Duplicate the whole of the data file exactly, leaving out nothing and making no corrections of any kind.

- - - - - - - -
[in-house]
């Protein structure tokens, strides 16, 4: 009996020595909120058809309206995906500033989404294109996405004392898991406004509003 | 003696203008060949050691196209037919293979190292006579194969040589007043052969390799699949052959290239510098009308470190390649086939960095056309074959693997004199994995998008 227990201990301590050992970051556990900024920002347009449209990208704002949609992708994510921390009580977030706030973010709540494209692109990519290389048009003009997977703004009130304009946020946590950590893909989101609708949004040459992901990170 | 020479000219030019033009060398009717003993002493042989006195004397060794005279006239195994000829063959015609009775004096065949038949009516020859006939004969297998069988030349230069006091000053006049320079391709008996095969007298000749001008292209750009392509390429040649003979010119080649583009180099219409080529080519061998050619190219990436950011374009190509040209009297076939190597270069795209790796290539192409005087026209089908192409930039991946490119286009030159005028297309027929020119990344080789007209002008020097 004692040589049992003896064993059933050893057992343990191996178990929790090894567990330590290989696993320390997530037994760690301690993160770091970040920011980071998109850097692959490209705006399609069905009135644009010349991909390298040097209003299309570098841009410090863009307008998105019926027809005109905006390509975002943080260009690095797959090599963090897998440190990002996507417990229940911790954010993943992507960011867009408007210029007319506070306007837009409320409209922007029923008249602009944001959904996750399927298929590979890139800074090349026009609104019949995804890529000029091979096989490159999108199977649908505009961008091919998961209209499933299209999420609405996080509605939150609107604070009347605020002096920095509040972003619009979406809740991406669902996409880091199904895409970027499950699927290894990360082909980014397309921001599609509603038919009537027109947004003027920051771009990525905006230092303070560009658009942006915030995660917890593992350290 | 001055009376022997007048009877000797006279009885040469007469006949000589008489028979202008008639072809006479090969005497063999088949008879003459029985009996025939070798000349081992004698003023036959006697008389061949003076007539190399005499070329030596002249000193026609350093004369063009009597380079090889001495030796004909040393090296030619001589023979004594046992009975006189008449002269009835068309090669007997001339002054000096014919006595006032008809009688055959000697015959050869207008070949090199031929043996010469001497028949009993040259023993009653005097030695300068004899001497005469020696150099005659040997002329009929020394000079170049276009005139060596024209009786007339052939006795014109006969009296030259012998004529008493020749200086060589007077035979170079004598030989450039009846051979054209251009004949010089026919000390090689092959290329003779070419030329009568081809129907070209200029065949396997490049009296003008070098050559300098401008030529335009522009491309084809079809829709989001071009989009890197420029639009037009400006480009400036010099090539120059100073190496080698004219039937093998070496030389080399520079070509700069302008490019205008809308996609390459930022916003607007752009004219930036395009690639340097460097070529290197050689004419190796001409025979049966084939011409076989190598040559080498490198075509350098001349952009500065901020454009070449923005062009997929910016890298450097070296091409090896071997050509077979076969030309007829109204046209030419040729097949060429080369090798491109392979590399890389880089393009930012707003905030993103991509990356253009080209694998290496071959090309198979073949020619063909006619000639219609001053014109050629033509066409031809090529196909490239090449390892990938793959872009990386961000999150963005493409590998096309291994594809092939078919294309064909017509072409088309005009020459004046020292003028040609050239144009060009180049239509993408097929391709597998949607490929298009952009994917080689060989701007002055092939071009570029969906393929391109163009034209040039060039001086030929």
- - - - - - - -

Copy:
[in-house]
């Protein structure tokens, strides 16, 4: 009996020595909120058809309206995906500033989404294109996405004392898991406004509003 | 003696203008060949050691196209037919293979190292006579194969040589007043052969390799699949052959290239510098009308470190390649086939960095056309074959693997004199994995998008 227990201990301590050992970051556990900024920002347009449209990208704002949609992708994510921390009580977030706030973010709540494209692109990519290389048009003009997977703004009130304009946020946590950590893909989101609708949004040459992901990170 | 020479000219030019033009060398009717003993002493042989006195004397060794005279006239195994000829063959015609009775004096065949038949009516020859006939004969297998069988030349230069006091000053006049320079391709008996095969007298000749001008292209750009392509390429040649003979010119080649583009180099219409080529080519061998050619190219990436950011374009190509040209009297076939190597270069795209790796290539192409005087026209089908192409930039991946490119286009030159005028297309027929020119990344080789007209002008020097 004692040589049992003896064993059933050893057992343990191996178990929790090894567990330590290989696993320390997530037994760690301690993160770091970040920011980071998109850097692959490209705006399609069905009135644009010349991909390298040097209003299309570098841009410090863009307008998105019926027809005109905006390509975002943080260009690095797959090599963090897998440190990002996507417990229940911790954010993943992507960011867009408007210029007319506070306007837009409320409209922007029923008249602009944001959904996750399927298929590979890139800074090349026009609104019949995804890529000029091979096989490159999108199977649908505009961008091919998961209209499933299209999420609405996080509605939150609107604070009347605020002096920095509040972003619009979406809740991406669902996409880091199904895409970027499950699927290894990360082909980014397309921001599609509603038919009537027109947004003027920051771009990525905006230092303070560009658009942006915030995660917890593992350290 | 001055009376022997007048009877000797006279009885040469007469006949000589008489028979202008008639072809006479090969005497063999088949008879003459029985009996025939070798000349081992004698003023036959006697008389061949003076007539190399005499070329030596002249000193026609350093004369063009009597380079090889001495030796004909040393090296030619001589023979004594046992009975006189008449002269009835068309090669007997001339002054000096014919006595006032008809009688055959000697015959050869207008070949090199031929043996010469001497028949009993040259023993009653005097030695300068004899001497005469020696150099005659040997002329009929020394000079170049276009005139060596024209009786007339052939006795014109006969009296030259012998004529008493020749200086060589007077035979170079004598030989450039009846051979054209251009004949010089026919000390090689092959290329003779070419030329009568081809129907070209200029065949396997490049009296003008070098050559300098401008030529335009522009491309084809079809829709989001071009989009890197420029639009037009400006480009400036010099090539120059100073190496080698004219039937093998070496030389080399520079070509700069302008490019205008809308996609390459930022916003607007752009004219930036395009690639340097460097070529290197050689004419190796001409025979049966084939011409076989190598040559080498490198075509350098001349952009500065901020454009070449923005062009997929910016890298450097070296091409090896071997050509077979076969030309007829109204046209030419040729097949060429080369090798491109392979590399890389880089393009930012707003905030993103991509990356253009080209694998290496071959090309198979073949020619063909006619000639219609001053014109050629033509066409031809090529196909490239090449390892990938793959872009990386961000999150963005493409590998096309291994594809092939078919294309064909017509072409088309005009020459004046020292003028040609050239144009060009180049239509993408097929391709597998949607490929298009952009994917080689060989701007002055092939071009570029969906393929391109163009034209040039060039001086030929």